"We didn't stop talking from that point up until the point we parted. There was none of that 'how are you doing these days' and 'what are you up to' crap. I knew she was working at the Post, the rest of her history I deduced from our conversation. She dove in right where we had left off eight years ago. Love, politics, human nature, men, art, no subject was off limits and no subject was far-fetched. It was never productive and no stopping point was reached. Every utterance led to new turns, it was absolutely beautiful, unrecreatable.
"It was early when we finished eating, neither of us wanted to stop, and she had an apartment in what I later learned was a fairly exclusive part of the city. She asked me if I had ever taken the subway. I had gotten to and from my hotel via a cab, and hadn't a clue as to the subway system. She led me down the stairs to the station, got me a ticket and tried to explain the system, then dragged me through the station to a train towards her place. After we sat down on the train, the conversation started again uninterrupted. I felt myself go back to those times in the back of the truck when we travelled where ever it was my parents wanted to go talking about anything we thought of. It was the same way now. We talked on and missed the stop, she told me we would just ride it a little further then get on a train going back. We rode it to the end of the the line, got off and turned around, missed the stop again. She and I both realized we didn't want to leave the subway. We rode three or four more trains through the underground tubes that evening, finally disembarking at her apartment when the trains were about to close for the day. I went up to her place, and we talked on, finishing very late in the night, when I caught a cab back to the hotel.
"She was a perfect drug, but I abstained from her the next day, and wasted time at the museums, then headed home. It happened again about a year later. Pretty much the same situation, we hadn't talked much on the phone, and I called her up and asked her if she was busy, if I could come up and see her (I dropped the visiting friends line). When I got there, we ended up on the subway again, screeching from one end of the town to the other, out into the suburbs and back through the center of the city. The entire time, we sat in backward facing seats, leaning with the train as it rolled through stations, talking about everything. This trip I spent the next day with her going through the particular places she had access to, seeing governmental areas and people she could get me to with her press pass. It still felt like she was atmospheres from me in so many ways, although those awkward years apart had padded both of us in layers of adulthood, not much had changed.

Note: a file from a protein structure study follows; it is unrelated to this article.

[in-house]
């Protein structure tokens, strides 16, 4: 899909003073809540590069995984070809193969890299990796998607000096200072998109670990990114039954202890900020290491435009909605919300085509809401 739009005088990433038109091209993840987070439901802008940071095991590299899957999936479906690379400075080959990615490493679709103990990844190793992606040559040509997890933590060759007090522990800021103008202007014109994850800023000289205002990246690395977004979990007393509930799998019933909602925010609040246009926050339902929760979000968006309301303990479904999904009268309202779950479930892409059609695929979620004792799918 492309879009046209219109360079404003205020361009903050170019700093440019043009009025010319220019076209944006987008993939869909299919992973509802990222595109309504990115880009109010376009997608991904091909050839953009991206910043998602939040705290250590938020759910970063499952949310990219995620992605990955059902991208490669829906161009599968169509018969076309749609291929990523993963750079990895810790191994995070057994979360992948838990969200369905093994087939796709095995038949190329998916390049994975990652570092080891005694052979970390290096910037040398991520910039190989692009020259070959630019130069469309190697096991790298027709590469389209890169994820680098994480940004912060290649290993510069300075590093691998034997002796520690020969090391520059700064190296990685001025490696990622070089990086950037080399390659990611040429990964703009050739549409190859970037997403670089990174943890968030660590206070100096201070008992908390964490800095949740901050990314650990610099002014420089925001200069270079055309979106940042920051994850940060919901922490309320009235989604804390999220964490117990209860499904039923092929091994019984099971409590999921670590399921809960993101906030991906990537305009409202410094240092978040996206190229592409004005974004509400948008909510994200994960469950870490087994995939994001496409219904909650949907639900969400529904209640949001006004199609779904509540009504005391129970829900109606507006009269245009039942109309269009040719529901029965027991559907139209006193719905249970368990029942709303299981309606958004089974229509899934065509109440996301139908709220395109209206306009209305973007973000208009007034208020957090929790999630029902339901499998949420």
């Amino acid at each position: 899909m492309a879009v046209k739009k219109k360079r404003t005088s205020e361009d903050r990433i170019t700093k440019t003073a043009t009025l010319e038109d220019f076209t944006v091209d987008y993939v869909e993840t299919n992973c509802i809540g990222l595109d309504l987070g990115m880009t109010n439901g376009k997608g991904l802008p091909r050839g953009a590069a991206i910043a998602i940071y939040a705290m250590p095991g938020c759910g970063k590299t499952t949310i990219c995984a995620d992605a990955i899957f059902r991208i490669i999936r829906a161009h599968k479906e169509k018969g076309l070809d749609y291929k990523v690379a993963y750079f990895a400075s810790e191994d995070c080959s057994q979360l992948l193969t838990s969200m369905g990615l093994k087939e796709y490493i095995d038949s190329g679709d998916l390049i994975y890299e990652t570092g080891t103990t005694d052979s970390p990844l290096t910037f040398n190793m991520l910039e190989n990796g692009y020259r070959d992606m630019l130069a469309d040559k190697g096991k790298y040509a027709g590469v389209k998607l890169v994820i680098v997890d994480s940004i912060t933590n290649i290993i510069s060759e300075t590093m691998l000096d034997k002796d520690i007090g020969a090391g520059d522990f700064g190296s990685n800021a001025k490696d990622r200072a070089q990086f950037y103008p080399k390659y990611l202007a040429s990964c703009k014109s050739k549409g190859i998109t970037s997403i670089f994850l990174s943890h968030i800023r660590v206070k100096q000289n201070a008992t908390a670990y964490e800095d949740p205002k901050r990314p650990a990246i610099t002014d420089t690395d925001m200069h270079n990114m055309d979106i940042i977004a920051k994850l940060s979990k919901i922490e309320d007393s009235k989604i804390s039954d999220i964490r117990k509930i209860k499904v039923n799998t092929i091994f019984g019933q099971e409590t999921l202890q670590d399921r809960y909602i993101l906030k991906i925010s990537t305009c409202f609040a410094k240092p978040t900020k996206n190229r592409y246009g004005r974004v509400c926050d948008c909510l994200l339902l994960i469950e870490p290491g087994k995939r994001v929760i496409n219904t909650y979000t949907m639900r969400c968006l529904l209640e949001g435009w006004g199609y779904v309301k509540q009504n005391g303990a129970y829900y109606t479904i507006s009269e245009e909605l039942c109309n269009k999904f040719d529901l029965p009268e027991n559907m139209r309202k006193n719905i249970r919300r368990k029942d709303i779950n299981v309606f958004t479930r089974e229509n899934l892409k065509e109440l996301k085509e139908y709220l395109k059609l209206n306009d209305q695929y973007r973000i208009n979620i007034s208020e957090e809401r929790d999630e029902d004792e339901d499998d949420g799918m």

"I saw her a few more times after this, but then next time I called up her office, they explained she had gone freelance. Her home phone was disconnected. I was bewildered, thinking I had lost her for a second time. I talked to a coworker friend of hers, who explained the situation in more detail, she was overseas, doing odd jobs or something. She said she was never easy to get a hold of, but she would make a note to tell her I had called the next time she talked to her.
"I didn't really think about it (but I thought about her all the time) until several months later she called me. She said she had gotten the message, but calling international was hard and expensive, so she was going to wait until she got somewhere cheaper. I asked her if she thought she was ever going to come back to DC so I could visit her again, she said she would, when she got 'these photos done.' I didn't know which photos she was talking about, but they sounded pretty important, so I said goodbye and let her go.
"She didn't call and about a year later, I put in another call to her friend at the Post, who said she also hadn't talked to her. She hadn't heard any news, but she said that its not uncommon for someone to not call for a year or more. I imagined she must have a giant sack of exposed film by now, waiting to be taken back. More time passed, no calls, so I called her mother, who said she had talked to her a month ago, which quieted my worries that she had be consumed by some angry native or something. I asked the mother to tell her I called if she ever talked to her again. I felt that any more would be inappropriate, but I really missed her. I knew she missed me, or I thought I knew. She still really opaque to me.
"Finally she called. She sounded different. She said she had been sick and down on her luck, had run through her cash. I have heard this story numerous times from many loser buddies, but from her I believed it. She went into details that while completely unimportant, made me feel that I was a close friend to her. She said she was coming back home, home being Washington, staying with a few friends for a while. I made quick plans to see her, she sounded comforted, I felt comforted.
"And when I saw her, that face she made, right before the smile. It was still there. I knew I loved her then, just when I saw her. We rode the subway that day.